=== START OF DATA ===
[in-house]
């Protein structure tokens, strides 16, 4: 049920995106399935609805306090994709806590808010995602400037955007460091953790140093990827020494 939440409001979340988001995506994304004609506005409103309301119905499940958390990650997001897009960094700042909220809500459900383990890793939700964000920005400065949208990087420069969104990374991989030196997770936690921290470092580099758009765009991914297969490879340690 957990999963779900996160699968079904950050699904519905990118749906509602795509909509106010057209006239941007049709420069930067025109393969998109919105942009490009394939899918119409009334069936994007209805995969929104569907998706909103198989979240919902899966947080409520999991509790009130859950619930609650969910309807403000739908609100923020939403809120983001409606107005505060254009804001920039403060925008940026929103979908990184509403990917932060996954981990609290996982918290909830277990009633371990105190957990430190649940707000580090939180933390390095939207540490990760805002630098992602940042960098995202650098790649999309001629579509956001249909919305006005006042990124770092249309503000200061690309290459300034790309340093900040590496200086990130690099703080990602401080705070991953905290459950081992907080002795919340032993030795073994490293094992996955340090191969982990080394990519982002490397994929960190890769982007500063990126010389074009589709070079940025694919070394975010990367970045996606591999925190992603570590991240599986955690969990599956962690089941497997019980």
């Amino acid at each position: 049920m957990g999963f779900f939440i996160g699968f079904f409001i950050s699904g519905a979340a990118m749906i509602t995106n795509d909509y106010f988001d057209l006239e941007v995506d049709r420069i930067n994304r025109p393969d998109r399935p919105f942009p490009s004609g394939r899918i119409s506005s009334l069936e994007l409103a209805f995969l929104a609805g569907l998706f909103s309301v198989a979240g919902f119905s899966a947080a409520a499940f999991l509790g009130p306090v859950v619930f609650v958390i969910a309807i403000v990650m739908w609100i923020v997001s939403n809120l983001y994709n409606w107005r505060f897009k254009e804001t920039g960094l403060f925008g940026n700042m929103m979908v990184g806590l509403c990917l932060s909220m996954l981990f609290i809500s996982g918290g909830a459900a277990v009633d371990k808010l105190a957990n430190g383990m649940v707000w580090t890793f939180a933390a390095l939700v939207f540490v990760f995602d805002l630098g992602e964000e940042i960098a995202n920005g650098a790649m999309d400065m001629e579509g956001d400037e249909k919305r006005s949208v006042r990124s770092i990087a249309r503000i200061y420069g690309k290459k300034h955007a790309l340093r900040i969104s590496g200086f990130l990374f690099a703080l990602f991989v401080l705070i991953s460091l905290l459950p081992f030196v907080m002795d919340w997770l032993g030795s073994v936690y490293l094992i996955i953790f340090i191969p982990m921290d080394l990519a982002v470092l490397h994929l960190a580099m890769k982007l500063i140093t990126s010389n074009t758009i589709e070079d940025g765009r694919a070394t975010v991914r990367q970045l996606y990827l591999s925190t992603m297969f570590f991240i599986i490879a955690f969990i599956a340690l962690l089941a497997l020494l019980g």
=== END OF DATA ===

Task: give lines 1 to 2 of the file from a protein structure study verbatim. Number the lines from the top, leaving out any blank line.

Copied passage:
[in-house]
């Protein structure tokens, strides 16, 4: 049920995106399935609805306090994709806590808010995602400037955007460091953790140093990827020494 939440409001979340988001995506994304004609506005409103309301119905499940958390990650997001897009960094700042909220809500459900383990890793939700964000920005400065949208990087420069969104990374991989030196997770936690921290470092580099758009765009991914297969490879340690 957990999963779900996160699968079904950050699904519905990118749906509602795509909509106010057209006239941007049709420069930067025109393969998109919105942009490009394939899918119409009334069936994007209805995969929104569907998706909103198989979240919902899966947080409520999991509790009130859950619930609650969910309807403000739908609100923020939403809120983001409606107005505060254009804001920039403060925008940026929103979908990184509403990917932060996954981990609290996982918290909830277990009633371990105190957990430190649940707000580090939180933390390095939207540490990760805002630098992602940042960098995202650098790649999309001629579509956001249909919305006005006042990124770092249309503000200061690309290459300034790309340093900040590496200086990130690099703080990602401080705070991953905290459950081992907080002795919340032993030795073994490293094992996955340090191969982990080394990519982002490397994929960190890769982007500063990126010389074009589709070079940025694919070394975010990367970045996606591999925190992603570590991240599986955690969990599956962690089941497997019980």